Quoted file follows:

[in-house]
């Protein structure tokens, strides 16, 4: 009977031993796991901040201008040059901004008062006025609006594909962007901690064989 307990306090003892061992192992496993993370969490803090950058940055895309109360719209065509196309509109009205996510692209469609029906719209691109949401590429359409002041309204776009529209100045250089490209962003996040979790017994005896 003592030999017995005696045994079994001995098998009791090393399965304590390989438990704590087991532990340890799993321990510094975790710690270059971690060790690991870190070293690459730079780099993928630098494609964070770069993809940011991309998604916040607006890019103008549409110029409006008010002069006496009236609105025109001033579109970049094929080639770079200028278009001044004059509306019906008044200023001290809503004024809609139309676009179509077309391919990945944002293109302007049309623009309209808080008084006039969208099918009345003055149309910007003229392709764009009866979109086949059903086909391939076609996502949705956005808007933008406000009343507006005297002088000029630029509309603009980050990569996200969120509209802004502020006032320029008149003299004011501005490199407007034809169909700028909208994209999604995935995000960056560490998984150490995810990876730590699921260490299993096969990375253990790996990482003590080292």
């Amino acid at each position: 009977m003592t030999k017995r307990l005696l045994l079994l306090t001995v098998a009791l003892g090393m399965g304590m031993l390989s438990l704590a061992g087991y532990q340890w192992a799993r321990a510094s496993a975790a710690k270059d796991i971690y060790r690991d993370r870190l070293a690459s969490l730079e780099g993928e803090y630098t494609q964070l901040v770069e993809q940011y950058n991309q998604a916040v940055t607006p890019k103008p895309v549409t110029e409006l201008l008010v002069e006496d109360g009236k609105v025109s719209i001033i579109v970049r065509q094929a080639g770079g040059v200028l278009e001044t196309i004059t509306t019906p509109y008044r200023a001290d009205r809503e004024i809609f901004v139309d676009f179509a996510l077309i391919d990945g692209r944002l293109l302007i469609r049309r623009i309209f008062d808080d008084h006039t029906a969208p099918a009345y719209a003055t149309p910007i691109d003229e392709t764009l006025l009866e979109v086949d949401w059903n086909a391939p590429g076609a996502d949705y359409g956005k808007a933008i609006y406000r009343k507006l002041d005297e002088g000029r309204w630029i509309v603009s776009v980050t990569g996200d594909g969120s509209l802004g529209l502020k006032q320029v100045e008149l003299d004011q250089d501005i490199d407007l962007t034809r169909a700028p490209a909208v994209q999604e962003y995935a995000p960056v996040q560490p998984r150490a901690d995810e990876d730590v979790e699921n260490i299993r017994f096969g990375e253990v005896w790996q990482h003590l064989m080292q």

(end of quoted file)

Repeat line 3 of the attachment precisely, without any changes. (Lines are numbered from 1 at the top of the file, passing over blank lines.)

């Amino acid at each position: 009977m003592t030999k017995r307990l005696l045994l079994l306090t001995v098998a009791l003892g090393m399965g304590m031993l390989s438990l704590a061992g087991y532990q340890w192992a799993r321990a510094s496993a975790a710690k270059d796991i971690y060790r690991d993370r870190l070293a690459s969490l730079e780099g993928e803090y630098t494609q964070l901040v770069e993809q940011y950058n991309q998604a916040v940055t607006p890019k103008p895309v549409t110029e409006l201008l008010v002069e006496d109360g009236k609105v025109s719209i001033i579109v970049r065509q094929a080639g770079g040059v200028l278009e001044t196309i004059t509306t019906p509109y008044r200023a001290d009205r809503e004024i809609f901004v139309d676009f179509a996510l077309i391919d990945g692209r944002l293109l302007i469609r049309r623009i309209f008062d808080d008084h006039t029906a969208p099918a009345y719209a003055t149309p910007i691109d003229e392709t764009l006025l009866e979109v086949d949401w059903n086909a391939p590429g076609a996502d949705y359409g956005k808007a933008i609006y406000r009343k507006l002041d005297e002088g000029r309204w630029i509309v603009s776009v980050t990569g996200d594909g969120s509209l802004g529209l502020k006032q320029v100045e008149l003299d004011q250089d501005i490199d407007l962007t034809r169909a700028p490209a909208v994209q999604e962003y995935a995000p960056v996040q560490p998984r150490a901690d995810e990876d730590v979790e699921n260490i299993r017994f096969g990375e253990v005896w790996q990482h003590l064989m080292q």